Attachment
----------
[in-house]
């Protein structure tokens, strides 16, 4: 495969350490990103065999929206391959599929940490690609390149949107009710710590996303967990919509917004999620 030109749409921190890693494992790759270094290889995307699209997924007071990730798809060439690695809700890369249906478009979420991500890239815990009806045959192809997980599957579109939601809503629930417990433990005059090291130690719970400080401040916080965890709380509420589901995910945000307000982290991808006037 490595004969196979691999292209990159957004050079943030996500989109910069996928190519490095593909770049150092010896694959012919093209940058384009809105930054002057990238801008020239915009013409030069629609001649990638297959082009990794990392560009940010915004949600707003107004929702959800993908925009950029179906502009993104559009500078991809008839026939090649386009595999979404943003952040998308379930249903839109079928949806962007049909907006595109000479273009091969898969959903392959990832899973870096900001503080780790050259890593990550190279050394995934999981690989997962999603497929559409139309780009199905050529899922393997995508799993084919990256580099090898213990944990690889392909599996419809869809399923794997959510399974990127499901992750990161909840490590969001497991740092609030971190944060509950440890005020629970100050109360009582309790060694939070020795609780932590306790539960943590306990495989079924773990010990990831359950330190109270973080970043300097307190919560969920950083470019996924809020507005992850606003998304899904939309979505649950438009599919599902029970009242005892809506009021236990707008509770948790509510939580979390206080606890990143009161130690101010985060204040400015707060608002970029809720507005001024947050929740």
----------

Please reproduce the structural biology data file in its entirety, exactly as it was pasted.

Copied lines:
[in-house]
């Protein structure tokens, strides 16, 4: 495969350490990103065999929206391959599929940490690609390149949107009710710590996303967990919509917004999620 030109749409921190890693494992790759270094290889995307699209997924007071990730798809060439690695809700890369249906478009979420991500890239815990009806045959192809997980599957579109939601809503629930417990433990005059090291130690719970400080401040916080965890709380509420589901995910945000307000982290991808006037 490595004969196979691999292209990159957004050079943030996500989109910069996928190519490095593909770049150092010896694959012919093209940058384009809105930054002057990238801008020239915009013409030069629609001649990638297959082009990794990392560009940010915004949600707003107004929702959800993908925009950029179906502009993104559009500078991809008839026939090649386009595999979404943003952040998308379930249903839109079928949806962007049909907006595109000479273009091969898969959903392959990832899973870096900001503080780790050259890593990550190279050394995934999981690989997962999603497929559409139309780009199905050529899922393997995508799993084919990256580099090898213990944990690889392909599996419809869809399923794997959510399974990127499901992750990161909840490590969001497991740092609030971190944060509950440890005020629970100050109360009582309790060694939070020795609780932590306790539960943590306990495989079924773990010990990831359950330190109270973080970043300097307190919560969920950083470019996924809020507005992850606003998304899904939309979505649950438009599919599902029970009242005892809506009021236990707008509770948790509510939580979390206080606890990143009161130690101010985060204040400015707060608002970029809720507005001024947050929740």